NARVA - Narva police have been carrying out an unprecedented scheme since the beginning of March. Officers are asking the residents of the city, in the North-East of Estonia, to hand over any illegal weapons in exchange for money, without any prosecution involved. The campaign will conclude March 31.
According to the Narva police department, the idea to organize such a project had been discussed for over a year, but many other important tasks had delayed it.
To make the scheme safe, police ask those willing to get rid of their weapons not to bring them in personally, but simply to call and inform officers where the weapons are.
Narva residents wishing to give the arms away have been calling every day. By the end of the third week, the police had built up an impressive arsenal of cold steel and firearms, including explosives and a machine gun dating back to World War II.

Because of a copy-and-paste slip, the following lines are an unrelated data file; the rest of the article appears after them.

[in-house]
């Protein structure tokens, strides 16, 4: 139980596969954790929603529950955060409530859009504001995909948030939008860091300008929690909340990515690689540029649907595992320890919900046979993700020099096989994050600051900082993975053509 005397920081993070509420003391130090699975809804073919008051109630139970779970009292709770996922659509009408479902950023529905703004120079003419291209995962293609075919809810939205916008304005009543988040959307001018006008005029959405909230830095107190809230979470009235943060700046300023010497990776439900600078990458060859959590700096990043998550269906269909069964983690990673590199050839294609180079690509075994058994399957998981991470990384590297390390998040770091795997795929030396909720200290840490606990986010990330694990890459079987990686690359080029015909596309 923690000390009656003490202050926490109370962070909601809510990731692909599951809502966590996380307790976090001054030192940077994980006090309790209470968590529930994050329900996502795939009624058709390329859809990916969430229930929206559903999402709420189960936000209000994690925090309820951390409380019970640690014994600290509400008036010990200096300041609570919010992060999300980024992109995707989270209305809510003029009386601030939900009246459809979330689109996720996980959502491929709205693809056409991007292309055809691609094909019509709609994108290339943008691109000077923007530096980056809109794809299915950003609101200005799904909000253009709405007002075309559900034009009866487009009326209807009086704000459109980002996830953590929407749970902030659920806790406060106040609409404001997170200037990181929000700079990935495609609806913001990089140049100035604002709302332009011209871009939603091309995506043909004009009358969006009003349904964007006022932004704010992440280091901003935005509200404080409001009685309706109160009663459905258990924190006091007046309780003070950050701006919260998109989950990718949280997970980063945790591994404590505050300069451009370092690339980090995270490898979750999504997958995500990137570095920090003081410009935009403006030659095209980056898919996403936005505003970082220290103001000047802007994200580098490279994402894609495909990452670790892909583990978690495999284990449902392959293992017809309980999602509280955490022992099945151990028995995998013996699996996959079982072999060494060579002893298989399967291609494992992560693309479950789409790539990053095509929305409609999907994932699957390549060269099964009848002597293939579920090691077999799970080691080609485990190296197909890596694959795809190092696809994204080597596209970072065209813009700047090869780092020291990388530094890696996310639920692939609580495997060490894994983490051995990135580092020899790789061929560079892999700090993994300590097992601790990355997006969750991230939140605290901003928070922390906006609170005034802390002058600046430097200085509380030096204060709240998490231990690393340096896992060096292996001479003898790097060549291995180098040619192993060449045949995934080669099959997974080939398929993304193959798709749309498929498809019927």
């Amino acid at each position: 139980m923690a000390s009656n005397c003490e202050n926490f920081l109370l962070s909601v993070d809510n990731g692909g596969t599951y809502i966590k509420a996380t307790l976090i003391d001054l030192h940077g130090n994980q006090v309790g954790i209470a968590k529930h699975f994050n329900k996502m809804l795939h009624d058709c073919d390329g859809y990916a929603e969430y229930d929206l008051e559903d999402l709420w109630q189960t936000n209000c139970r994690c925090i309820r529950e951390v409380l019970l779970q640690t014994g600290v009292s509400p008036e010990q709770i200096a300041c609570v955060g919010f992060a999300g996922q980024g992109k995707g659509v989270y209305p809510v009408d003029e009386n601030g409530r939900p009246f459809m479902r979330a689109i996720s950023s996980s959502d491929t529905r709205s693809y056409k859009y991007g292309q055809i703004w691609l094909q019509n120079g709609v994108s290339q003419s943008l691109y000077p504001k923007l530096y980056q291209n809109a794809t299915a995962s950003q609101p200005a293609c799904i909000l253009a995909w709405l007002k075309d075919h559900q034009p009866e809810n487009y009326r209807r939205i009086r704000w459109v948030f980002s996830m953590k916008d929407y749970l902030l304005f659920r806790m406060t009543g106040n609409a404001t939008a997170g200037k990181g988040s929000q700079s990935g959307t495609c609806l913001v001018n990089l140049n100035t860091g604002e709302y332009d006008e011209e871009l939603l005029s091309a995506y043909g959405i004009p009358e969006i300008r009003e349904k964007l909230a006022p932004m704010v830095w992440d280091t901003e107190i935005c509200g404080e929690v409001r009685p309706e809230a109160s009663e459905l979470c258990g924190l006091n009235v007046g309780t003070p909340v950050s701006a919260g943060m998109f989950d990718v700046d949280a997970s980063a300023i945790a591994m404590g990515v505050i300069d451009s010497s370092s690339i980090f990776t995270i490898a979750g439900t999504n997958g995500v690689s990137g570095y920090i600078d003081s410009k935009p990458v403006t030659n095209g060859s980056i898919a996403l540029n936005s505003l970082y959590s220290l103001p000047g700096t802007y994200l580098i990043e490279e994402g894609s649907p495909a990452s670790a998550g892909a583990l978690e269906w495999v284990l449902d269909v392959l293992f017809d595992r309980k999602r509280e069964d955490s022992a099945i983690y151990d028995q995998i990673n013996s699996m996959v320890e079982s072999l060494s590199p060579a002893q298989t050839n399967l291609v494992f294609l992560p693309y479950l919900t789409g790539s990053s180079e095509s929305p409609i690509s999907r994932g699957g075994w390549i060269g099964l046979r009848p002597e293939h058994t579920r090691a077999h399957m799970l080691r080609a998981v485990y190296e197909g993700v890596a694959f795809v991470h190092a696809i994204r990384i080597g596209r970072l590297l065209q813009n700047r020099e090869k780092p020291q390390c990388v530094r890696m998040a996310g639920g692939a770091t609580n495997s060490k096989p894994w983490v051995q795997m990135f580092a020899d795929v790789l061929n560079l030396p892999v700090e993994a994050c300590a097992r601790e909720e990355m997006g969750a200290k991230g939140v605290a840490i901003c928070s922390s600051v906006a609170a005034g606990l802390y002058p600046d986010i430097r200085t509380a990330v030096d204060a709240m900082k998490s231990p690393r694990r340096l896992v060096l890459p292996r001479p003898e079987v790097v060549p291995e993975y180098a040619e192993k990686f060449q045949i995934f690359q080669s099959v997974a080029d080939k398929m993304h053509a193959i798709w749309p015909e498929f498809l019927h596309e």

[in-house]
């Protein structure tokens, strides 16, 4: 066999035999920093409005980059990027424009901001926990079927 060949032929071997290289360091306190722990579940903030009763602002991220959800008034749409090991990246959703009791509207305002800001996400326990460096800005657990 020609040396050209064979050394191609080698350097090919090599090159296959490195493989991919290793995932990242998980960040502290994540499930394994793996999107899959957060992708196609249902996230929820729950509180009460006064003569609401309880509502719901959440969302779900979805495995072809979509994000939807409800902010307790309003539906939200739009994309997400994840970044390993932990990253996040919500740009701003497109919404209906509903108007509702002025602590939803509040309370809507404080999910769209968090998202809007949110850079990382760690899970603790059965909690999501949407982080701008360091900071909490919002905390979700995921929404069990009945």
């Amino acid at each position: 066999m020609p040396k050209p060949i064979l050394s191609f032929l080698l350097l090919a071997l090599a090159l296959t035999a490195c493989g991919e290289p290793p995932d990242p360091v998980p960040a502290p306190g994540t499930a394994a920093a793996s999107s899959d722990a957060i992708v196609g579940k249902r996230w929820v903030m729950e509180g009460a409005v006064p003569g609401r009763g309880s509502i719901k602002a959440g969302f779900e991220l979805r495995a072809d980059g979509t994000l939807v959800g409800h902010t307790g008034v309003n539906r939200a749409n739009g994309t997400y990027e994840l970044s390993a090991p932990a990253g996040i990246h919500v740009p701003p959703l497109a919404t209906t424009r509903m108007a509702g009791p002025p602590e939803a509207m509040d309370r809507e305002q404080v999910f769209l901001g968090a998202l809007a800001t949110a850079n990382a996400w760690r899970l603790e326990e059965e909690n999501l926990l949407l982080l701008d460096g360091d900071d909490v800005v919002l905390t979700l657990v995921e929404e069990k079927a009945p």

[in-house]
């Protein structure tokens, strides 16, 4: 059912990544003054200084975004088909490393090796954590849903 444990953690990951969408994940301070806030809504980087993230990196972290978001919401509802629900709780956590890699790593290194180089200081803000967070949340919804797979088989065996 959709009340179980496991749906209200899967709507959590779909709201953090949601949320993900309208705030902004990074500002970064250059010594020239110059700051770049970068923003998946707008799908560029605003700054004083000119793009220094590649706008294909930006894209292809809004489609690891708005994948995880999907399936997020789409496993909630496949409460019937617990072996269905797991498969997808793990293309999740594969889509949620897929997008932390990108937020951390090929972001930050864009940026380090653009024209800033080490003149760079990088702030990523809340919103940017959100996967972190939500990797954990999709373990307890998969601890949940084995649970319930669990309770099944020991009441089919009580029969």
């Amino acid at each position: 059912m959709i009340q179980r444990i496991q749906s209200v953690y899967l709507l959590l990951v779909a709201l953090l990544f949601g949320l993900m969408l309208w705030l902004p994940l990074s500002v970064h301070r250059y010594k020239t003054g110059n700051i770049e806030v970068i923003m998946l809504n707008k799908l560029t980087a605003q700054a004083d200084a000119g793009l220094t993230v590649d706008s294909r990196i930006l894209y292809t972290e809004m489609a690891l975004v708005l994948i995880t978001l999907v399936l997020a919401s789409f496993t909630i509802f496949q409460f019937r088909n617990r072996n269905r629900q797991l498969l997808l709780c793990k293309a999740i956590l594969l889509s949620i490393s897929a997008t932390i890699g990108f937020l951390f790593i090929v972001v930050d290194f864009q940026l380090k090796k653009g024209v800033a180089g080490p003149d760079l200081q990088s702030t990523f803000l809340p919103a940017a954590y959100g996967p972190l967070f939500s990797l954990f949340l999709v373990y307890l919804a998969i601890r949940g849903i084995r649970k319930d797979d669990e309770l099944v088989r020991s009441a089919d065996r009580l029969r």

However, the new collection will not be used to make a museum exhibition. It will immediately be destroyed.
The general rate of the award for a weapon is 50 kroons ($3) per kilogram, but if it is an explosive, for example a grenade, the reward is higher.
According to Artur Parnoja, Narva's police chief, the money stimulus is the key question. Without it the entire scheme would have lacked any reason. The police department scraped money together for a year to fund the project.
Parnoja said this kind of action, which was inspired by both American and Russian examples, has never been arranged in Estonia before.
But Parnoja's bosses are skeptical about the scheme. Herman Piirsalu, the head of the Ida-Virumaa county police, doubted the reasoning behind such a project and insisted that the police have illegal arms in the region under control.
"Last year we confiscated six illegal firearms, mostly shotguns, and in general the situation with illegal arms here in the county is not alarming," said Piirsalu.
According to Estonian laws, a person who voluntarily gives up an illegal weapon does not face trial but can otherwise look forward to between one and five years in jail.